What Becomes a Hack Most?
There may be those who find it inappropriate that a participant in the Slate Hackathlon--Slate's quest for the greatest hack in American journalism--should also be the one to write the introduction. In proper journalism circles, that would be considered a conflict of interest. But of course the hack, properly understood, is someone to whom the rules of proper journalism do not apply. If I were not a hack, and therefore not qualified to participate in the Hackathlon, I would also not be qualified to write this introduction. In fact, if I were to spend any more than 10 minutes writing this introduction, I would not be qualified to write this introduction. One of the wonderful things about the achievement of hackery--as opposed to virtually every other exclusive professional distinction--is that qualification is in inverse proportion to desire. Groucho Marx did not want to be a member of a club that would have him as a member. The hack does not want to be a member of a club and so is a member. If the preceding two sentences do not precisely parse, it is because I have a party to go to, and I'm halfway out the door.
Not long ago I read an article by a colleague of mine. It was deft and brilliant and had been written in the blinking of an eye. When I saw him next I blurted out "You're such a hack!" To my surprise, he was mortified. But why? He had set out in his piece to prove that A equals B and he had done so, so convincingly and persuasively and effortlessly that I was convinced that, given another 10 minutes, he could also have proven that A was not B or, alternatively, that A was actually Z and the intervening letters were of the utmost irrelevance. I was saluting his command, his artistry, the tantalizing sense he gave that his talent, at a moment's notice, could be permanently untethered from his conscience. In my eyes he was no less than a literary Kostabi. What he wanted to be was another Picasso, which made no sense at all. Kostabi completes $100,000 Japanese commissions by calling his assistants between courses at Le Cirque. Picasso merely painted the contents of his own soul. And how hard, in the end, is that?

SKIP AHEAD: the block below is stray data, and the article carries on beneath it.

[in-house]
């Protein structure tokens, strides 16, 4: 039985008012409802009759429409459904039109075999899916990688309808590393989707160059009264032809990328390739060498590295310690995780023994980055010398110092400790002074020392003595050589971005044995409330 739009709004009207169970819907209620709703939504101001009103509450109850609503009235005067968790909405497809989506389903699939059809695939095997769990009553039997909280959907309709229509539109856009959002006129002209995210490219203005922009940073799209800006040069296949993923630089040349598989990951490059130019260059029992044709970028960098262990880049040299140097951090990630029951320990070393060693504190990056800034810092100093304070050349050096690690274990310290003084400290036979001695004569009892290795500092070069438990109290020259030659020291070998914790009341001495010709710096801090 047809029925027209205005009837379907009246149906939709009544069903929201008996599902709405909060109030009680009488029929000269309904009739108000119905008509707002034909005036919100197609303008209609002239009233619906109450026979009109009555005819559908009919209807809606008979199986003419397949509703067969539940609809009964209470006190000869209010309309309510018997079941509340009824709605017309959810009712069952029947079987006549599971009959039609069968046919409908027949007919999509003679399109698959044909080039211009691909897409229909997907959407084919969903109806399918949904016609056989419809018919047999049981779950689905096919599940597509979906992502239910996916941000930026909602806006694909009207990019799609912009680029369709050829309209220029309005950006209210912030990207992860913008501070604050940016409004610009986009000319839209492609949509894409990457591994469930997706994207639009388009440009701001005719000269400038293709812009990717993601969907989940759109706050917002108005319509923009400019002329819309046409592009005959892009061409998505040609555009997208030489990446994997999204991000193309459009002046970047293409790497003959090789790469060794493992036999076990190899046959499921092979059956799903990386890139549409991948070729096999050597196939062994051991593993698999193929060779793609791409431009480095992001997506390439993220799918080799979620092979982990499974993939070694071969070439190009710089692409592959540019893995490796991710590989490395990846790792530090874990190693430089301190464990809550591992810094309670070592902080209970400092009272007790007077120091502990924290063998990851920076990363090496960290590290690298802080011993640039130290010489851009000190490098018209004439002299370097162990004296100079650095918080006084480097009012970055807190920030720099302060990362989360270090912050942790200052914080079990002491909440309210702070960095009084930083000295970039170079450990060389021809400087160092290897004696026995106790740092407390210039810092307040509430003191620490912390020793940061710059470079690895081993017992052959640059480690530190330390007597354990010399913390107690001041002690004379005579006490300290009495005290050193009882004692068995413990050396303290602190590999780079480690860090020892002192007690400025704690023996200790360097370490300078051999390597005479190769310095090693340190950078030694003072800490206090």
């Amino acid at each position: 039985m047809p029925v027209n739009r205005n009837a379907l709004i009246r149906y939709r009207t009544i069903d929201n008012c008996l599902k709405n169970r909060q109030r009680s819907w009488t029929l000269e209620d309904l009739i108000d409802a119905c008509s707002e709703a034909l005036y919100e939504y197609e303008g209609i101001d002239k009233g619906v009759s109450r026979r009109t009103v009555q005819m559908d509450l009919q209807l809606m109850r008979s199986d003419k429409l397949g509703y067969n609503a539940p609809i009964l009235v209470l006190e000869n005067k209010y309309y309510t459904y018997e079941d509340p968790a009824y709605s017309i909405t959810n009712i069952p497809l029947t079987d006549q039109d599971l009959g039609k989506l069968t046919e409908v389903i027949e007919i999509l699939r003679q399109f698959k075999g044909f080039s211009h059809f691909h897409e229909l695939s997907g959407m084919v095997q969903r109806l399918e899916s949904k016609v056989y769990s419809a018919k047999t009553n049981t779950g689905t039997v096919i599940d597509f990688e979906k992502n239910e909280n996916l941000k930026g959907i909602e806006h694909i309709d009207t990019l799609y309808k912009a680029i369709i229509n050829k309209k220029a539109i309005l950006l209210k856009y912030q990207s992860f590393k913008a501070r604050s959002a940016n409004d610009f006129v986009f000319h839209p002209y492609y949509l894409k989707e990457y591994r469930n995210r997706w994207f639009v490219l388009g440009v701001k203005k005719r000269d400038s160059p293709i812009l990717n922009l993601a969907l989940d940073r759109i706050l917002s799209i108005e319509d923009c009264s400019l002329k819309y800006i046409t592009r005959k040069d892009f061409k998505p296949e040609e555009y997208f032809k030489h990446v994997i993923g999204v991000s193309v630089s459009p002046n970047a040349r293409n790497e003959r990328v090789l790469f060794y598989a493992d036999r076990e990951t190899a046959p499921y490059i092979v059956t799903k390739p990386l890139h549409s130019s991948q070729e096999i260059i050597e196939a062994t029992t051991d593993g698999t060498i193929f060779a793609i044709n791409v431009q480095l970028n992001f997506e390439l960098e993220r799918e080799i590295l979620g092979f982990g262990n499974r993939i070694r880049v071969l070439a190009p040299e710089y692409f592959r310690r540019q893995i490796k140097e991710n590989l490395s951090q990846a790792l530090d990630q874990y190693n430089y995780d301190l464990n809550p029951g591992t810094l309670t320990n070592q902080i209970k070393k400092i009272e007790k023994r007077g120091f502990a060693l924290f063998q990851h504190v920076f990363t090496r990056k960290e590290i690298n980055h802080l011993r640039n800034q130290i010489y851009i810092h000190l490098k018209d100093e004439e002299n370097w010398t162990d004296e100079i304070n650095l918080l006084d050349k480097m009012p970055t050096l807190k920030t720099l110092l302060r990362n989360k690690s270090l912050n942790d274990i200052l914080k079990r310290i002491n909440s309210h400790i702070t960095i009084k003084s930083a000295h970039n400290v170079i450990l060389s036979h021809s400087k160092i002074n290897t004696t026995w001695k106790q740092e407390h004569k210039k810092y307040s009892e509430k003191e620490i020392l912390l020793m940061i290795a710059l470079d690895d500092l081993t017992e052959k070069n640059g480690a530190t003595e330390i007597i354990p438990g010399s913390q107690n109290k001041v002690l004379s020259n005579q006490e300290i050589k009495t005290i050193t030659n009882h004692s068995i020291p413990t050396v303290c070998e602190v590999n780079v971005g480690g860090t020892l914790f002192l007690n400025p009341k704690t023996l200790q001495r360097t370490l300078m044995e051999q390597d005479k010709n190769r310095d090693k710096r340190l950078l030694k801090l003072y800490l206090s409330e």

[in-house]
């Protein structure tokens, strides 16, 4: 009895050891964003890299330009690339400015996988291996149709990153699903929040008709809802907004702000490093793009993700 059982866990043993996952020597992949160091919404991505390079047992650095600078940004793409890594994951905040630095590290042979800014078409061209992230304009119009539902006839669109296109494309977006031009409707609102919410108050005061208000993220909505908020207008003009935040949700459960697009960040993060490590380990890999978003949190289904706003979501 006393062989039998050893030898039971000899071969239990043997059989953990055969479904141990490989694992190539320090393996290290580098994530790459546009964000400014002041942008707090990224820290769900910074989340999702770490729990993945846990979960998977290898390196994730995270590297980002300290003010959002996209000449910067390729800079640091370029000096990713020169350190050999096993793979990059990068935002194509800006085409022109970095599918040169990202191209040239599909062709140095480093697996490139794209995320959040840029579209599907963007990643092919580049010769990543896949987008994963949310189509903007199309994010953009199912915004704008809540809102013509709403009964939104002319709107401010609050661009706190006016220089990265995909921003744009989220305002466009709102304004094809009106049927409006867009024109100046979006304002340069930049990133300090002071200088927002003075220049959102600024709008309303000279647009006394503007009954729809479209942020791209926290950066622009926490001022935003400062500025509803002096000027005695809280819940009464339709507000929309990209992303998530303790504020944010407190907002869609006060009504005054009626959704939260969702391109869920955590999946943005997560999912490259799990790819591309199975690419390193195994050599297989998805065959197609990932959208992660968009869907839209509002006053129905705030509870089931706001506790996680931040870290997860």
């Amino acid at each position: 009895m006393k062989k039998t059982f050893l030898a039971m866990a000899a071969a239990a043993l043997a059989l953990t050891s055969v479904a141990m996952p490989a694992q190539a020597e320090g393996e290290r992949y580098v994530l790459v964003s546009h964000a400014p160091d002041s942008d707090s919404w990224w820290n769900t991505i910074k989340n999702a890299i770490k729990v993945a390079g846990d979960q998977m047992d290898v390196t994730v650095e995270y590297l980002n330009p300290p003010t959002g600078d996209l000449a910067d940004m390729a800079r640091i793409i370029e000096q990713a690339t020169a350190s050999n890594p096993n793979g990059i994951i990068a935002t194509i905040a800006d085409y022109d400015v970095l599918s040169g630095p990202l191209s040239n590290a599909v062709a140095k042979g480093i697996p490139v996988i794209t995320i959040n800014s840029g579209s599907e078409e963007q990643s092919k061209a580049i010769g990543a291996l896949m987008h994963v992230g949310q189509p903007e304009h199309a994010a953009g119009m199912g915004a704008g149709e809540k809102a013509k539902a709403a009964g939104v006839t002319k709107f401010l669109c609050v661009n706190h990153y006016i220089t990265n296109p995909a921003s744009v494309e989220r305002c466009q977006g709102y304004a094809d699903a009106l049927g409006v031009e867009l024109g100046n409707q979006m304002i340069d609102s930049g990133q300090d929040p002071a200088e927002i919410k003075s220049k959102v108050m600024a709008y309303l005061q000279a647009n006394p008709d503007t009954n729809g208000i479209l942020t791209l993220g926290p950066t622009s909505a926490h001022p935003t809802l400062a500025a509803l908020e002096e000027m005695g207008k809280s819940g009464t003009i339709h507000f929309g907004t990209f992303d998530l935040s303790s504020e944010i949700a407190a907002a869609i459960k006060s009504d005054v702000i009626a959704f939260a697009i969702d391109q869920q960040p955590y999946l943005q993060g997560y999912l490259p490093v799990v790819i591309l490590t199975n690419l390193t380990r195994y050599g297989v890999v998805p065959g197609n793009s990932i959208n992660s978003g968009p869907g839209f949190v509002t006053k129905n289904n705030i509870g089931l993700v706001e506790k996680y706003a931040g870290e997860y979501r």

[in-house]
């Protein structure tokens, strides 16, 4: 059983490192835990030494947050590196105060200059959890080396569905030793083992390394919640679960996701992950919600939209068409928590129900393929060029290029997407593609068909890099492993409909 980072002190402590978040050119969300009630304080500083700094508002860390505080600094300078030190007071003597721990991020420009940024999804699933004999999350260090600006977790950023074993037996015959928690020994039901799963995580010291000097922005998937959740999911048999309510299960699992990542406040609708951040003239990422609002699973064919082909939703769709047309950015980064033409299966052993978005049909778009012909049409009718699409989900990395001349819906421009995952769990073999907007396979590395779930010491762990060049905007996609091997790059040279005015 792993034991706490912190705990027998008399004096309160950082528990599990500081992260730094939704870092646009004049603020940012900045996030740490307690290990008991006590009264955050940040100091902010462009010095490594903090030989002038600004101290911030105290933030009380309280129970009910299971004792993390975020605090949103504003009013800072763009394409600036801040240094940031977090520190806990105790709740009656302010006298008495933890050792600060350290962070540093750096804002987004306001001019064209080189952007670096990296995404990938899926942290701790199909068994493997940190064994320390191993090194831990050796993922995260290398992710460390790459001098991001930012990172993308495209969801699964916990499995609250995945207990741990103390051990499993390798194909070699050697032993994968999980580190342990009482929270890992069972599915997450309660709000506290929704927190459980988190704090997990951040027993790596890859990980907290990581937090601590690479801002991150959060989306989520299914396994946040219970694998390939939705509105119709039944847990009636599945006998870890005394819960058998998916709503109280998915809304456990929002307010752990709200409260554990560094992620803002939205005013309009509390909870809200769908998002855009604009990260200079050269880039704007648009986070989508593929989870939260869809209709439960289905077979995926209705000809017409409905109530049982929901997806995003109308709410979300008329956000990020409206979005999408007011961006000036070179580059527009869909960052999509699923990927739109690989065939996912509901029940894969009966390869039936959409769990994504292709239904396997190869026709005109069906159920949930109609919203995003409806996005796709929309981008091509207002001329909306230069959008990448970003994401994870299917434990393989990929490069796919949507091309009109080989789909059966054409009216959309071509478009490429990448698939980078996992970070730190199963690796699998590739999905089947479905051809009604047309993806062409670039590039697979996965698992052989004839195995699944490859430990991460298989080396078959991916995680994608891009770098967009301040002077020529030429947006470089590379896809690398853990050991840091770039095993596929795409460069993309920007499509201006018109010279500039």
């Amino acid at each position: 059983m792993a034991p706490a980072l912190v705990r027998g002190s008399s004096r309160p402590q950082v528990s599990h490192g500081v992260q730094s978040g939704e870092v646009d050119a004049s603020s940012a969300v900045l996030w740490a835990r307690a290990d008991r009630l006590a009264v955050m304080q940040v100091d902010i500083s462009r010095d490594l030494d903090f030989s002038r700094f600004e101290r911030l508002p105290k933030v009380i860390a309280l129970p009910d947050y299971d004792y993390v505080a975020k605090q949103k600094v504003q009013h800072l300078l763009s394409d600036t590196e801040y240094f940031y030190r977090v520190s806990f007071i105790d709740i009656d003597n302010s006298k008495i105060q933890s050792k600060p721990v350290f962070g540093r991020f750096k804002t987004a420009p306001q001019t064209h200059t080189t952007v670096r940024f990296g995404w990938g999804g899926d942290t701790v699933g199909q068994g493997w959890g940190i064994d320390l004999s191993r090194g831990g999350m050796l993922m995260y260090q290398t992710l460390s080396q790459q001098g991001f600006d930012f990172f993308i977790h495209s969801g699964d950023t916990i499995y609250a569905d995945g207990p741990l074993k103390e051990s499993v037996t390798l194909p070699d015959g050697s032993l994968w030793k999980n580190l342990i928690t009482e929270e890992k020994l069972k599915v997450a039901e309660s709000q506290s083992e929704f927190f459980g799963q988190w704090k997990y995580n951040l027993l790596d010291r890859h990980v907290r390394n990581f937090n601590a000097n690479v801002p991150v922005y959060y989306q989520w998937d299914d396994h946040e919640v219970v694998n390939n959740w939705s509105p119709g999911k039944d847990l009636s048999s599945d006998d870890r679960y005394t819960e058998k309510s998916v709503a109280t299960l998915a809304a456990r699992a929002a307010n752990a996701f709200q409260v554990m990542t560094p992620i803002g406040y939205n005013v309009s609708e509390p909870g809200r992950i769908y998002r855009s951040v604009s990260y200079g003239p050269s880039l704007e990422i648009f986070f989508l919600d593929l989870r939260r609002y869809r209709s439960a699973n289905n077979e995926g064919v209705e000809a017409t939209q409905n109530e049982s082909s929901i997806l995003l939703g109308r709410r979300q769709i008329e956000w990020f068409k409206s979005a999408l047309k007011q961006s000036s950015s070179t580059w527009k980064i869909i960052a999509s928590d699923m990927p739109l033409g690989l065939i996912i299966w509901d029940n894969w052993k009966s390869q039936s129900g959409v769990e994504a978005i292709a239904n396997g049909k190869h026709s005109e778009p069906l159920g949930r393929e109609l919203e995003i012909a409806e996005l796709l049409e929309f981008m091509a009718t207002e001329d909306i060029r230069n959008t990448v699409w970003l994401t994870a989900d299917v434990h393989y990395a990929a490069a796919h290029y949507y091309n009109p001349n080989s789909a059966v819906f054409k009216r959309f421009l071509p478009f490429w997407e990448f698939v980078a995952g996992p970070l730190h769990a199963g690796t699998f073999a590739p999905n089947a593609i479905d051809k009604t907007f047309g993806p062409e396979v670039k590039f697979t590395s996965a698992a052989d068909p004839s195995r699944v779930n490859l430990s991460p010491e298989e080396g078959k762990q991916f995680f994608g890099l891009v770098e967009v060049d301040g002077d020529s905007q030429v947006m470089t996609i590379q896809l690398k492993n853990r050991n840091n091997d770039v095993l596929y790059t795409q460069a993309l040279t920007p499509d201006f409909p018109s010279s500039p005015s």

We are in the midst of an unfortunate cultural period in which authenticity and earnestness are prized above all else. As a society we are crowding into the front of the national classroom, shiny red apples proffered obsequiously in our outstretched palms. The purpose of the Hackathlon is to prove that those lounging at the very back, lofting spitballs at the blackboard, are the true heroes.
Over the next few weeks you, the reader, will have the opportunity to vote on the hackwork of all four of the contestants. I cannot speak for the other three. But as you consider whether to vote for me, remember this. If I lose, it will not bother me in the slightest. The way I see it, I spend eight hours over the course of a month and Slate writes me a check. Trust me. It's just another job.